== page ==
Like many cities and counties throughout the country, the City and County of San Francisco is creating more comprehensive disaster response plans to prepare for natural disasters, including earthquakes and disasters related to the effects of climate change. As part of this effort, San Francisco explored where solar power and energy storage systems could be installed to increase neighborhood resilience. Led by the Department of the Environment (SFE) in close collaboration with other city departments, the Solar+Storage for Resiliency project explored the potential to use solar PV and energy storage systems during a large-scale grid outage.
Cities have many facilities that are critical during emergencies because of the vital support services they provide to residents. As a first step, the project team surveyed city departments to define disaster preparedness zones and identify a list of emergency facilities with critical and essential power demands.
The team created a map of buildings that are part of its existing disaster preparedness plan and overlaid it with building information like seismic ratings and tsunami zone lines. They also investigated areas where a microgrid could potentially be installed to group together multiple buildings located within two blocks of each other.
Next, the team explored the technical feasibility of installing solar+storage systems, or of retrofitting with storage buildings already equipped with solar, to enable access to the solar power generated by the system in the event of a power loss.
A map of critical facilities in San Francisco created collaboratively by the San Francisco Department for the Environment and the Emergency Management Department.
This report identifies opportunities to integrate solar+storage into San Francisco’s emergency preparedness and response plans.
A summary of the results of a workshop on the potential to retrofit the 6,500 existing PV systems within San Francisco to increase widespread availability of emergency power during a disaster.
To estimate the critical power needs (or loads) of each building, the project team worked with building managers and other city departments, including the Department of Emergency Management, to identify building functions required during an emergency.
To help with the next step in the planning process—the technical feasibility analysis—the San Francisco team created an online solar+storage critical load sizing calculator, which is free for public use. This tool helps size batteries to ensure a building has enough power to run critical loads during emergencies, and determines whether there is sufficient physical space onsite to accommodate the system. The calculator allows building owners and city departments across the country to develop preliminary solar+storage equipment sizing estimates on buildings so they can determine if solar+storage is suitable for their buildings without large upfront costs or resources.
The San Francisco team estimated the critical loads for each of their case study projects, and created a report summarizing the process.
The document outlines a three-step process used in San Francisco to determine the power loads of five types of buildings used to provide disaster relief.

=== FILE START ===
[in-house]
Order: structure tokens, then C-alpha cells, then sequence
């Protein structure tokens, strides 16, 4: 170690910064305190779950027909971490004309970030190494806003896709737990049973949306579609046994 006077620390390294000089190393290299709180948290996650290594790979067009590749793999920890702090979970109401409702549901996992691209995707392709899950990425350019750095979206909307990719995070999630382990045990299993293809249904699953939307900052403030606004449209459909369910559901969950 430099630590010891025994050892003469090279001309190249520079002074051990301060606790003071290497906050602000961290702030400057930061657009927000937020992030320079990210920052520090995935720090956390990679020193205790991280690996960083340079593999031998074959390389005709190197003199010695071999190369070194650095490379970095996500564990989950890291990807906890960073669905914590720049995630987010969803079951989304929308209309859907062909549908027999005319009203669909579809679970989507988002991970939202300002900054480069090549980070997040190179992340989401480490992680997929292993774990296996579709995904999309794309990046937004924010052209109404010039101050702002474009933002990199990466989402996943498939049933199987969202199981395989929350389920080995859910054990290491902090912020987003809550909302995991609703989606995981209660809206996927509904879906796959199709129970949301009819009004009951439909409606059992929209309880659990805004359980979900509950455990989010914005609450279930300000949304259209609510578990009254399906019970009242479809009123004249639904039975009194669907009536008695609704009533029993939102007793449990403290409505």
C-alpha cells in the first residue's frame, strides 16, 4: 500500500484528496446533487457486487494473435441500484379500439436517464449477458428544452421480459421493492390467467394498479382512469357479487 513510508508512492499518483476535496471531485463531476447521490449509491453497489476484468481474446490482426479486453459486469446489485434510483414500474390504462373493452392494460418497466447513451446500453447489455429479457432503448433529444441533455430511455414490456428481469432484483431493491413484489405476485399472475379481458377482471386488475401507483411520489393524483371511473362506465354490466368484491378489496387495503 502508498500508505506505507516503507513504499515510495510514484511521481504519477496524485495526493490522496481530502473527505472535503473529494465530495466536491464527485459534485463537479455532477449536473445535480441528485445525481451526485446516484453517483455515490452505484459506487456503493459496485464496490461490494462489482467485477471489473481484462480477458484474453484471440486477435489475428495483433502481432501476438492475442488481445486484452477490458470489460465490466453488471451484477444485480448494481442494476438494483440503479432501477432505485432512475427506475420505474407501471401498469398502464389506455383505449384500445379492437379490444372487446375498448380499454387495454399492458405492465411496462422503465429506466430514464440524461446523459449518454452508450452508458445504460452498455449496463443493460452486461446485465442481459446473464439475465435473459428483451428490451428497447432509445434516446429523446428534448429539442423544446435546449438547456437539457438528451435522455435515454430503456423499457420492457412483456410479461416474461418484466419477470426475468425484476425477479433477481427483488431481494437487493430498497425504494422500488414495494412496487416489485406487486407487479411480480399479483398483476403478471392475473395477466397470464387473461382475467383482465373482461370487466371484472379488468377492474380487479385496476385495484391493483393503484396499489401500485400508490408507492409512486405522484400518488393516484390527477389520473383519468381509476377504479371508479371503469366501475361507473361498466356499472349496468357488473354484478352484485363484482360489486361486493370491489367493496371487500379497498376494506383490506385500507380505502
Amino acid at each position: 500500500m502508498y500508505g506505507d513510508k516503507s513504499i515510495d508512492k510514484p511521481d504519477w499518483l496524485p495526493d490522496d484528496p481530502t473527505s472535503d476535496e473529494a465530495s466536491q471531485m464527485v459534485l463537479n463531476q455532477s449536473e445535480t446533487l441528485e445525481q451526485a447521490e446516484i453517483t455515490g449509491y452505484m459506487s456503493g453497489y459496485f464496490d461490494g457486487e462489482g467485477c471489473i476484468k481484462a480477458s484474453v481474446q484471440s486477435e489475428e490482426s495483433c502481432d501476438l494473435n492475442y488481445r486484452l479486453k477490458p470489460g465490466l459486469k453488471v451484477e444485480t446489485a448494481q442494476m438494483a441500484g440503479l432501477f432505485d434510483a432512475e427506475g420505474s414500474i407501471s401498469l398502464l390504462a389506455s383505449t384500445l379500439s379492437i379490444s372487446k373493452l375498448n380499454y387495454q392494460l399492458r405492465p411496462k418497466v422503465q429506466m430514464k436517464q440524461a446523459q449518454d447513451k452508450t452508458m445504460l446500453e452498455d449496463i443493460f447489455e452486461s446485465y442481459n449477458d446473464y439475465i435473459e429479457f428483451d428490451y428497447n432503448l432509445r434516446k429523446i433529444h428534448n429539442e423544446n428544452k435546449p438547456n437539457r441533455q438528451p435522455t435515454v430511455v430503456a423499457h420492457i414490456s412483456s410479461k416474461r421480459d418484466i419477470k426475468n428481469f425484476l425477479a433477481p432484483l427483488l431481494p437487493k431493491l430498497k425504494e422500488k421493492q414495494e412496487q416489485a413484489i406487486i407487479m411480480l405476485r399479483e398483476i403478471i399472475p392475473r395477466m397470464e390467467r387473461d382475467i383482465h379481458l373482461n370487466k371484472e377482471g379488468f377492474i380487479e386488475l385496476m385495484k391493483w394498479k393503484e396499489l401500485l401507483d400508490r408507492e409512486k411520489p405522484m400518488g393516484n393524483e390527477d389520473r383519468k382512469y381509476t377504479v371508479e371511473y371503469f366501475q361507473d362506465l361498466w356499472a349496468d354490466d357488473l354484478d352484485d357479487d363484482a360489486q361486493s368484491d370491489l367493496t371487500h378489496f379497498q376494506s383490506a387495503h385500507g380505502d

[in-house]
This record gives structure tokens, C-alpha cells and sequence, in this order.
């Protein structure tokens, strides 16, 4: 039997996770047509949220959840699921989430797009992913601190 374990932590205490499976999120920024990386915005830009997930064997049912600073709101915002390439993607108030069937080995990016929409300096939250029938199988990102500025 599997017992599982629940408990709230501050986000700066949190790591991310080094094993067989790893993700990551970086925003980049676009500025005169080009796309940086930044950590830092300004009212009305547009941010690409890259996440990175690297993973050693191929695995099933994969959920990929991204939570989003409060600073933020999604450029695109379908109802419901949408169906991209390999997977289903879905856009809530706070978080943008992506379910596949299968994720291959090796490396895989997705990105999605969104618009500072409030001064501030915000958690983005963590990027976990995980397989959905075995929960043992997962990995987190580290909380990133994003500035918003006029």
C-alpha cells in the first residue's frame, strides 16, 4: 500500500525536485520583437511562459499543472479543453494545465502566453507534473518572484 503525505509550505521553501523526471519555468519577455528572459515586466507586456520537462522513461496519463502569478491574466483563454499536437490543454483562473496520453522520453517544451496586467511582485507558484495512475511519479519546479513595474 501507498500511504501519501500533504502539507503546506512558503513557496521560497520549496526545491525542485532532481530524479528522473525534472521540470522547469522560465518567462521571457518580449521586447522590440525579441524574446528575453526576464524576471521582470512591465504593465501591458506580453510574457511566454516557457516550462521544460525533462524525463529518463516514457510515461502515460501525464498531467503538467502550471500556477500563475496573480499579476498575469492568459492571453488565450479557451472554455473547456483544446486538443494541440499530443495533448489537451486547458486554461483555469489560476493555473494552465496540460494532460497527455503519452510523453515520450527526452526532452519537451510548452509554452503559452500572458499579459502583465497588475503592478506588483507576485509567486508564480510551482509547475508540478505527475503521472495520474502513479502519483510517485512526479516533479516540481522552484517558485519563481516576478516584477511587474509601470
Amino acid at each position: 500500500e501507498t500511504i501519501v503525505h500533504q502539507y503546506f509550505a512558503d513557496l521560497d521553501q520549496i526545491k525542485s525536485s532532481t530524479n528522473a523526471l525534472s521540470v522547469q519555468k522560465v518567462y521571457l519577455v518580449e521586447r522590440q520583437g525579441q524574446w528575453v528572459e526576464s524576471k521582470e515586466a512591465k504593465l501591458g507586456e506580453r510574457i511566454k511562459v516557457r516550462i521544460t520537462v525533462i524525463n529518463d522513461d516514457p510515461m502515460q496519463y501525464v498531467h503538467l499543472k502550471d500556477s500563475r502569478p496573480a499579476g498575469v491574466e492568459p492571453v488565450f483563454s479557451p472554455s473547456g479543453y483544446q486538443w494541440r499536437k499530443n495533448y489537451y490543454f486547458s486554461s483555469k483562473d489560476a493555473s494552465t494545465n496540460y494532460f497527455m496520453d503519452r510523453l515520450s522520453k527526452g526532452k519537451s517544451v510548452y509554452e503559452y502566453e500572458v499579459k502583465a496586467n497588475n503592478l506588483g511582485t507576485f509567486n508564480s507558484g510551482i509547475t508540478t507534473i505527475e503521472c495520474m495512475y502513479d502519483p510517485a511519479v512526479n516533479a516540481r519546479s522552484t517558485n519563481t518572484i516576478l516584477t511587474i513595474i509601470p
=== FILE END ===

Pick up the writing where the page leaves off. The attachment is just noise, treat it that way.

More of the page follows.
The city developed four case studies of potential sites: Thurgood Marshall High School, Marina Microgrid, Hamilton Recreational Center, and Maxine Hall Health Center. To select these sites, the city identified one priority project in each of its 11 supervisory districts, then narrowed this list to the four selected sites. The case studies—along with discussions of regulatory and technical barriers with local utilities—were documented in the Resilient Solar and Storage Roadmap and the Best Practices Guide.
This report documents the financial analysis completed for the San Francisco Solar+Storage for Resilience Project, including the methodology and findings.
A two-page summary of San Francisco’s economic analysis, which concludes that a public-private partnership approach appears to be a cost-effective model for financing resilient solar.
SFE released a guide outlining efforts to deploy these systems throughout the city. The Resilient Solar and Storage Roadmap establishes the steps to implement resilient solar and serves as a model for other municipalities. The Best Practices Guide is a truncated version of the roadmap with lessons learned and strategies specifically targeted to other municipalities interested in exploring resilient solar.
Through Solar Market Pathways, SFE was able to conduct technical and financial feasibility studies to identify and address potential barriers—from permitting to fire safety—and have shovel-ready projects lined up as implementation funding becomes available. Ultimately, the city hopes to create a network of solar+storage sites that support community resilience in San Francisco’s neighborhoods.
Lessons learned and strategies specifically targeted to other municipalities interested in exploring resilient solar.
This guide establishes the steps to implement resilient solar and serves as a model for other municipalities.
In the final phase of this project (concluding December 2018), SFE will calculate an economic value for resiliency (e.g., valuing the avoided cost of disruption that solar+storage could provide)—a first-of-its-kind effort. The goal is to integrate this value of resiliency into the completed financial analysis to improve the project return on investment, and help city decision-makers determine how best to move forward (or not) with the deployment of solar+storage systems in preparation for future large-scale grid outages.